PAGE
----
Volume 14-12 No:180
Rehabilitated leprosy patients at work in a leather unit
Should one be treated as a leper only because sometime in the past he or she was a leprosy patient?
But believe it or not, this is the case with those unfortunate Muslims who were affected by the disease, treated, got cured and are fit to return to the society as normally healthy persons. Yet they are not accepted by the society. They have nowhere to go except to find a home in the socially ostracized beggar colonies on the fringes of the towns and cities or stick around the leprosy treatment centers. The community does not think about them, let alone embrace or rehabilitate them or find for them an alliance or a decent source of livelihood. But they are luckier. Still worse is the plight of those whose children are consigned to live with them and ultimately fall victim to the disease.
A visit to Sumanahalli on the outskirts of Bangalore is instructive. The place was dedicated for setting up the Society for the Welfare and Rehabilitation of Leprosy Patients by former Karnataka chief minister Late Devraj Urs in 1978. A string of Christian organizations took up the challenge and began working for the rehabilitation of the leprosy patients who were earlier being banished out of towns and villages. Since then the Society has been instrumental in not merely curing, but training and rehabilitating virtually hundreds of leprosy patients. And several among them had been and are Muslims.
It was at a seminar at Bangalore’s Indian Social Institute (ISI) that social worker and training officer Sister Mary Mascarenhas had invited me to visit Sumanahalli, if nothing else, at least to assess how Muslim leprosy patients could be rehabilitated. What I learn is that the Muslim society reacts to the disease and the diseased with the same repulsion that is characteristic of the entire society.
Muslims still labour under the misbelief that leprosy is incurable, infectious and hereditary. The times have changed. Since 1983, the multi-drug therapy has brought the disease under the realm of cure. Moreover, it is only at a very late stage of the disease that limbs or face get deformed. Early detection ensures that a person retains the normal look. Secondly, only 2 to 3 per cent of the people get the disease due to contact with persons already afflicted with the disease. So, there is a case for educating the community against isolating the patients or separating his or her utensils. Thirdly, leprosy mainly attacks nerves and skin. Other organs get affected because of neglect of the early symptom and lack of treatment. But the real big challenge of the disease still remains unsaid. Leprosy is not merely a medical problem, but a social one. The greatest factor that deters the disease is social stigma. It is considered a divine curse for unpardonable sins. And the most effective way to challenge is not to isolate such patients.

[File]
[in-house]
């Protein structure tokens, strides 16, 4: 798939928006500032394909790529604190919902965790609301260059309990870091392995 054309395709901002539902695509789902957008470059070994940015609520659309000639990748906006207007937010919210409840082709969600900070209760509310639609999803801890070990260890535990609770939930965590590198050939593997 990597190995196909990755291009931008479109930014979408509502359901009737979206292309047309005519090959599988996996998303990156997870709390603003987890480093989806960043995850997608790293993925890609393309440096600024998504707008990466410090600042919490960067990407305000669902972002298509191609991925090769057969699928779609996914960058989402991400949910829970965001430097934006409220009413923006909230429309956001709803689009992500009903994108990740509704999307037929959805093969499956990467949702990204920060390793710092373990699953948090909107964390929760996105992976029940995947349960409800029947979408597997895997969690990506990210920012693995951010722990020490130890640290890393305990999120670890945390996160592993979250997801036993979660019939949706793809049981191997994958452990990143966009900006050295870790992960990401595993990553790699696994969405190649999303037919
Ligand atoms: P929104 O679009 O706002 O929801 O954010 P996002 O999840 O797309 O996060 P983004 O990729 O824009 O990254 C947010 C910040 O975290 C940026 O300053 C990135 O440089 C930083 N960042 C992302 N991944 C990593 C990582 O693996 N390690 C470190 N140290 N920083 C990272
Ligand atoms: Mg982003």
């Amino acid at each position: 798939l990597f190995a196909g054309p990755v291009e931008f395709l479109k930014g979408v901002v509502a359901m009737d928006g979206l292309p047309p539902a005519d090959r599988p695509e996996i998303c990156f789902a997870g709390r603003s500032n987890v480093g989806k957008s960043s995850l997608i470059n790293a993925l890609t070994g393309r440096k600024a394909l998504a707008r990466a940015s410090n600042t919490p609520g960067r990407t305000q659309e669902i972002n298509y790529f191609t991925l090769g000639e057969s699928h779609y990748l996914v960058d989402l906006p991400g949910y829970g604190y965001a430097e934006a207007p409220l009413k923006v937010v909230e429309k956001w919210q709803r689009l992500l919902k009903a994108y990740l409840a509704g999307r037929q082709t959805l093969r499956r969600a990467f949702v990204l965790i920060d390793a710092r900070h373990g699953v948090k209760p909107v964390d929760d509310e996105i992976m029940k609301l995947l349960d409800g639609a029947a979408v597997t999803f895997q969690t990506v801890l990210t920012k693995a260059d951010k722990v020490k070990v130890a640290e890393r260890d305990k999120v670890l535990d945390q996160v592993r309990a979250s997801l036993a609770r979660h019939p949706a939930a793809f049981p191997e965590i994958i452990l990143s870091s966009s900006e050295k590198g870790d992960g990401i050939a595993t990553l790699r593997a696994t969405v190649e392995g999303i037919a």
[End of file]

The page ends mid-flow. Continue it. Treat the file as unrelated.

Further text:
I, who was scared to step into Sumanahalli was however amazed at the way Sister Mary tweaked the hair of a child inmate, hugged an old woman, a former patient who had no one back at home to accept her and patted the backs of many a former lepers engaged in making envelopes or clicking thick soles out of old tyres to be made into chappals.
A few cases of Muslim leprosy patients (names have been changed to protect privacy) could be further instructive for the readers of Islamic Voice:
* Raheem Basha from Sindhanur in Raichur is now 40. The early symptoms of leprosy were seen in him while he was 18. His utensils were marked and separated in his home. It was only some three years ago that he knew about the Sumanahalli Society and came here. By then his feet had deformed and face had developed wrinkles. However treatment saved his hands. He is now cured of the crippling disease. But his family won’t accept him. Sumanahalli is his home till he finds a job. Basha says he attends the Juma prayers in the nearby mosque but does not know whom to approach for a job.